Gambia’s Jammeh Vows Escalation If West Africa States Interfere

  • President calls for new vote in televised New Year’s address
  • Ecowas comments disqualify it from mediation role, he says

Gambian President Yahya Jammeh said a standoff with neighboring West African states over his refusal to step aside after losing December’s election will escalate into war if the alliance doesn’t back down from its stance.

Speaking in a televised New Year’s address, Jammeh said a vow by the Economic Community of West African States to take “all necessary actions” to enforce the Dec. 2 election results violates a principle of “non-interference” and is “in effect a declaration of war.” He said the stance would disqualify member countries from brokering any mediation between the president and opposition leader Adama Barrow, who was declared the election winner.

“Let me make it very clear that we are ready to defend this country against any aggression and there will be no compromise,” he said. “Defending our sovereignty and total independence of our country is a sacred duty of all patriotic Gambians, moreso of the Gambian Armed Forces.”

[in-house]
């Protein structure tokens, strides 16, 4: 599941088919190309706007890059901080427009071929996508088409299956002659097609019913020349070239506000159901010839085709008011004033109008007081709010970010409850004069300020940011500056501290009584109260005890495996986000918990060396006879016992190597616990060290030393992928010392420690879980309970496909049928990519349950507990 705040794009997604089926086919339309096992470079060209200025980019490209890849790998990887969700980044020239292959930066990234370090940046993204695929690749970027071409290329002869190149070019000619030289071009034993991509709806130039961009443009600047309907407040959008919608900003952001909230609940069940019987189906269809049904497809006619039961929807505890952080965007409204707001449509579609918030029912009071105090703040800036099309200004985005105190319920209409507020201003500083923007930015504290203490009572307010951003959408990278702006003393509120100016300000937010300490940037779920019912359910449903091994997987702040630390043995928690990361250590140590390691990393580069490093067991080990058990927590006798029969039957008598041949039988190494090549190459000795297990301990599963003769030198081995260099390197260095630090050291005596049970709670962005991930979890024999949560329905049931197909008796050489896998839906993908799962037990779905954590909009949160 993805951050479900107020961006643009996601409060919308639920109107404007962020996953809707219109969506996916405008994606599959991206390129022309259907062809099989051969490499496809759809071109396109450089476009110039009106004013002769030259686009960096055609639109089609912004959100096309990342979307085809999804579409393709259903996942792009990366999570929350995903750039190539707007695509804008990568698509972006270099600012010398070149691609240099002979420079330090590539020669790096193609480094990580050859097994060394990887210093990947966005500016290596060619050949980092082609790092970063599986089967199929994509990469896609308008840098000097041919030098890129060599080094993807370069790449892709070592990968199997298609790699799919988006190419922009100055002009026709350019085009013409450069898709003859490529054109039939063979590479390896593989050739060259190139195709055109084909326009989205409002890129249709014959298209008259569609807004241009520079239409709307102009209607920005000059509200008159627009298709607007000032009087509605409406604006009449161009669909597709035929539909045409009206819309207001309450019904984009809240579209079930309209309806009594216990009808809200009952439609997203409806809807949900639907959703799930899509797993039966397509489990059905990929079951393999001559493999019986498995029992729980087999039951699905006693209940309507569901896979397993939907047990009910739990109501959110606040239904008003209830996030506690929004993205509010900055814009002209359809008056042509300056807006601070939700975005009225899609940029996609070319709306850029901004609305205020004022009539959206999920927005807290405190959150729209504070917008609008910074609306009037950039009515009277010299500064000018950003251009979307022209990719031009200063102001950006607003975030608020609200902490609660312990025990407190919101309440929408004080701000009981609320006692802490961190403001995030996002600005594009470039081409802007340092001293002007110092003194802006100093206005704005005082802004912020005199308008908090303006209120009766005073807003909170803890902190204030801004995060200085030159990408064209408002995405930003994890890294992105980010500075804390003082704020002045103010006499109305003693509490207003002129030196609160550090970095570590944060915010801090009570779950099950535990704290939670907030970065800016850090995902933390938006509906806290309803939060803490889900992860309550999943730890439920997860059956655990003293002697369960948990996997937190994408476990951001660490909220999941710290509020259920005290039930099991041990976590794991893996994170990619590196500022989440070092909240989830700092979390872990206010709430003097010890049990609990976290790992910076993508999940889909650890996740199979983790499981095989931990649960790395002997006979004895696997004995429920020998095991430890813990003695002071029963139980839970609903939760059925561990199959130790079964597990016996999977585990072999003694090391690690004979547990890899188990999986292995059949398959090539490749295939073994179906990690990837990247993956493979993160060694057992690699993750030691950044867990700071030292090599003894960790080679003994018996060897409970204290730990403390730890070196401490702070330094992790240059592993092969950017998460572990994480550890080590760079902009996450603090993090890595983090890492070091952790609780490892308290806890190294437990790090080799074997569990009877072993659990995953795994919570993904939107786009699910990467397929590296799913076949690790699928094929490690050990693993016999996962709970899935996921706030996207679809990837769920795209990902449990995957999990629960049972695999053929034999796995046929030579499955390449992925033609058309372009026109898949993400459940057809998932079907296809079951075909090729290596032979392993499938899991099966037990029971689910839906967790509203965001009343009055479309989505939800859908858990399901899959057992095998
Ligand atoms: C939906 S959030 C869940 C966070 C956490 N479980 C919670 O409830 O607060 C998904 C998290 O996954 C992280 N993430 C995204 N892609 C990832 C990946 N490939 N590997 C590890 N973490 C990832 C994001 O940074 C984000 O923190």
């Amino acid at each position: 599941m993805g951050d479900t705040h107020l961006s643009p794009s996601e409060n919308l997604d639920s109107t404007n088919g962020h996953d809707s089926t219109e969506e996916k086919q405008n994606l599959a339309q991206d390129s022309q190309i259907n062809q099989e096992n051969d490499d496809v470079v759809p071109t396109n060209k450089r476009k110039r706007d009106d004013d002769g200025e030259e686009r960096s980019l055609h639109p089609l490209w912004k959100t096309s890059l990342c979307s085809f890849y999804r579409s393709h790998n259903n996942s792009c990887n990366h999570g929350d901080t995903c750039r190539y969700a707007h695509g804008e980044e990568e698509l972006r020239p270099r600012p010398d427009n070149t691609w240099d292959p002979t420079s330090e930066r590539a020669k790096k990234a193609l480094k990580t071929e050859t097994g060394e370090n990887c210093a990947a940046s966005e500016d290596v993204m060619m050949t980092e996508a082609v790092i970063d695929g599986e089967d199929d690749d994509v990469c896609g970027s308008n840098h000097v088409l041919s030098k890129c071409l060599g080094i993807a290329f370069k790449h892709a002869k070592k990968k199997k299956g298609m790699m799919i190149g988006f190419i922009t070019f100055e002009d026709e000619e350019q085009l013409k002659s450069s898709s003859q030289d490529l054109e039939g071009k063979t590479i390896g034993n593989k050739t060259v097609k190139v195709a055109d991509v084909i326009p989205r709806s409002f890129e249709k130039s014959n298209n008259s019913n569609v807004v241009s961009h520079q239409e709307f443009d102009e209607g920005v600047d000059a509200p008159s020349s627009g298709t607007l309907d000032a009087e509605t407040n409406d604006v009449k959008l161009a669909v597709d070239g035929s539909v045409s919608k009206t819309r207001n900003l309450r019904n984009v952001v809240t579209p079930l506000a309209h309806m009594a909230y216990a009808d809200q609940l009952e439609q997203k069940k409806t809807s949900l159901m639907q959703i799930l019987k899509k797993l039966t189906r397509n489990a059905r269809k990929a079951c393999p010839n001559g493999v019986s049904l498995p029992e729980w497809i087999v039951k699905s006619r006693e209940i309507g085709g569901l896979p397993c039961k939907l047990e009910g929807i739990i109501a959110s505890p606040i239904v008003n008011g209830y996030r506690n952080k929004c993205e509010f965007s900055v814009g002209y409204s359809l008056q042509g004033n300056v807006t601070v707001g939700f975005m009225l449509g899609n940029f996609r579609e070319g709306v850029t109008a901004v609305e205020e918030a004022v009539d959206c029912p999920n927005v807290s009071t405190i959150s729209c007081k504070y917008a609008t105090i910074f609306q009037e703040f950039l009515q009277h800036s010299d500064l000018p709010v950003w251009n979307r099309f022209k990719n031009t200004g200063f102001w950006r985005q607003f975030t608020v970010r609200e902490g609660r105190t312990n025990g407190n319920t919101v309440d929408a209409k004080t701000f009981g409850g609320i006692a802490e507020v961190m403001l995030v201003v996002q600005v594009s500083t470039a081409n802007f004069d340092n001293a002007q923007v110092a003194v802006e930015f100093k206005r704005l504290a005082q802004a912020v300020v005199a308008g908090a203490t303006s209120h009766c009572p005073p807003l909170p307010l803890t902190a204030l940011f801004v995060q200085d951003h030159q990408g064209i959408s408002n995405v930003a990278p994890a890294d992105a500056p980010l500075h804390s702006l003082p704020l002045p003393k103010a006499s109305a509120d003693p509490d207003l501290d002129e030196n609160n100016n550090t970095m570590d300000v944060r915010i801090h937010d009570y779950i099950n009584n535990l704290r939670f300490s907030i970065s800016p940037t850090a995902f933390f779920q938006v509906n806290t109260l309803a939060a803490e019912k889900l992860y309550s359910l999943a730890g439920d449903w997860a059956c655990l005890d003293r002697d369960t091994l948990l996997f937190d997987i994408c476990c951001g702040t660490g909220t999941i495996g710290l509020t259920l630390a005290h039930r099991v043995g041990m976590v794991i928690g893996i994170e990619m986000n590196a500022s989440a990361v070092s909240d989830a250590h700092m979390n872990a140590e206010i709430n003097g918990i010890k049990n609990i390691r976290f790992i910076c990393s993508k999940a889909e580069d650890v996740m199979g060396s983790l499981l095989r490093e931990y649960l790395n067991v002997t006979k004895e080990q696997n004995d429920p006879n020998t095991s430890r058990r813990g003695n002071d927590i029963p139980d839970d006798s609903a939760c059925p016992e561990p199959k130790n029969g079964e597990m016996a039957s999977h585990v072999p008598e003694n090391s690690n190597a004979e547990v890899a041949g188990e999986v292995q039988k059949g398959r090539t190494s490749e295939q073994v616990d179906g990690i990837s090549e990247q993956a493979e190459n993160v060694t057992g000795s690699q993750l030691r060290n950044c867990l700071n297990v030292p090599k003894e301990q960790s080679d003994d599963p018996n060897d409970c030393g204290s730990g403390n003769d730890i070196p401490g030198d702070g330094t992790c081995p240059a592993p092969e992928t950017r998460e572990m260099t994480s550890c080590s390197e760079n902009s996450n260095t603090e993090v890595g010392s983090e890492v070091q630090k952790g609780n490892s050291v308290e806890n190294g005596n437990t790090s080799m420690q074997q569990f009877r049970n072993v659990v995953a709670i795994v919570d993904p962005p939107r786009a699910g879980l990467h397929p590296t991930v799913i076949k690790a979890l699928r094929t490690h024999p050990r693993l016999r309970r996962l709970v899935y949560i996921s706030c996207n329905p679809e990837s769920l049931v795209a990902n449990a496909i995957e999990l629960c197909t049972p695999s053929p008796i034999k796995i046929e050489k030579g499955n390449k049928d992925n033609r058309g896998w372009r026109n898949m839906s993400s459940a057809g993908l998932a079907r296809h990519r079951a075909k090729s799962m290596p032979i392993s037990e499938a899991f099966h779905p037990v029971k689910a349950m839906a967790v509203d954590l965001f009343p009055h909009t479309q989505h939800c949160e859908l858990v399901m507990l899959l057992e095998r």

Jammeh reversed himself last month after initially accepting Barrow’s victory, then a few days later reject the results as illegitimate. The 51-year-old leader has called for a new vote after the Independent Electoral Commission summoned political leaders on Dec. 5 to flag tally errors in the original results.

“What we are simply and rightly asking for is a return to the polls and allow the Gambians to elect who they want to be their president in a free and fair election,” Jammeh said.

At a Dec. 17 meeting in the Nigerian capital, Abuja, Ecowas leaders agreed to guarantee the safety of Barrow and to appoint Nigerian President Muhammadu Buhari and his Ghanaian counterpart, John Mahama, as mediators. It also called on the African Union and the United Nations to support the block’s initiatives.

Jammeh won landslide victories in four previous polls after seizing power in a 1994 coup at the age of 29. He has been criticized by human rights groups for brutally stifling dissent. His leadership style has been marked by bellicose statements and claims of extraordinary powers: Jammeh has said he could cure AIDS and infertility, and has proclaimed himself a doctor as well as a professor.

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